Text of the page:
“We have the crumbling of neighborhoods, the breakdown of families, the disregard for people because they’re different from us, sexism, racism, all the other isms,” he says. With the church, Roberts explains, or a neighborhood, or an extended family weaving together to form a net under an individual, the loss of a job, a house fire, a huge medical expense, might hurt, but not necessarily destroy. An uncle might be around to offer a spare bedroom, or a job at the plant, or the church might be there for guidance, for rootedness. But when there’s no family and no community, a setback can be devastating, especially now that government safety nets have been torn apart.

Though alcoholics, drug addicts, and the mentally ill are all common victims of homelessness, Roberts repeatedly emphasizes that anyone can fall into a set of circumstances that could lead to it. Even those with homes can be homeless, according to Roberts. A successful woman with a good job and a lakefront apartment is homeless if her husband beats her and she sits in a bar all night because she’s afraid to go home.

Roberts insists that his call for an improved sense of community to solve the homeless problem is not esoteric, but very practical. But how can an individual help to create a community?

“The first step is being in touch with who you really are. And on the way, you begin to reach out to other people. Then the most striking step is to take the risk of doing something,” Roberts says. “That might mean, as it did in the civil rights movement, going out and protesting. Today it might mean going into an area that’s not real friendly and working in a soup kitchen. . . . This is not simply the agenda for change, this is the agenda for helping ourselves. If we forget about ourselves, and become martyrs, it doesn’t work.”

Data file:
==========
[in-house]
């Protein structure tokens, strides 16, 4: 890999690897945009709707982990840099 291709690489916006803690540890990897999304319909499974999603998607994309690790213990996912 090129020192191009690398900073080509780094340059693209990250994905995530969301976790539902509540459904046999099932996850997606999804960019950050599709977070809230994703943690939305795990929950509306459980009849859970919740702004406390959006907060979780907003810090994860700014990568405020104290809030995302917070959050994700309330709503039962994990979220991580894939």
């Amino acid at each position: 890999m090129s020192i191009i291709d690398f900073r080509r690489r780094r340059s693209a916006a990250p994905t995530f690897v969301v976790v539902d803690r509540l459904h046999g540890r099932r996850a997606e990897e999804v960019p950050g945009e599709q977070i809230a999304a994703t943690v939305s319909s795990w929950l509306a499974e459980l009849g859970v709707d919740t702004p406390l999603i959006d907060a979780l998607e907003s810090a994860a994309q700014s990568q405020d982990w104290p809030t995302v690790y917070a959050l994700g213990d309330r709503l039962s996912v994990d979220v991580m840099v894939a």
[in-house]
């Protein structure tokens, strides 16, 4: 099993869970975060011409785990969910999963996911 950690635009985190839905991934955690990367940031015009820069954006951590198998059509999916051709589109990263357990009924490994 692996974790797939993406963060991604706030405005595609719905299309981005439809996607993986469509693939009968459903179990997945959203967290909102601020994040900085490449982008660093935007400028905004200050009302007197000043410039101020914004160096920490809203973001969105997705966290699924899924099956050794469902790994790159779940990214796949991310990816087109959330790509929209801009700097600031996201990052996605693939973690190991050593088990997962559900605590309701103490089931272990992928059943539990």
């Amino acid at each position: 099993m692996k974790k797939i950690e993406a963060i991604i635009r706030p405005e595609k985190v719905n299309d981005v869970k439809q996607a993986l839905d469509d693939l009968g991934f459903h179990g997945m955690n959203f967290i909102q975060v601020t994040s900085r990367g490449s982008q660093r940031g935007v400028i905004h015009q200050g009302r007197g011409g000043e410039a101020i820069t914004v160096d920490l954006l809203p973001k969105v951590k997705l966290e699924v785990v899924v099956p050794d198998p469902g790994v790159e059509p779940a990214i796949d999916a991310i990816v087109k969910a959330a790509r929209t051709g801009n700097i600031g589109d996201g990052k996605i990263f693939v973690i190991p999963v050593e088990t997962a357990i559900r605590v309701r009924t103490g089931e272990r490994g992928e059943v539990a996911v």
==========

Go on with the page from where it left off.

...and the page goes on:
In the end, building a community means simply recognizing that everyone is your neighbor, Roberts says. “If you leave the Northwestern train station and you walk outside and see a guy lying there and he reeks of booze. . . . Do you really want to stop and talk to him? Do you really want to bend over? He’s drooling, maybe he’s bleeding from the side of the head because he slept on the concrete last night, do you really want to touch him? Our philosophy here is that that’s what Jesus meant when he talked about the Good Samaritan, and that’s how we are.”

On Christmas Day the league will be serving dinner between 11 AM and 2:30 PM to up to 1,000 diners. Instead of the usual soup-kitchen-style service, volunteers will serve the diners, then join them in groups of five for conversation. People interested in serving Christmas dinner can call 421-0855 for info.

Art accompanying story in printed newspaper (not available in this archive): photo/Bruce Powell.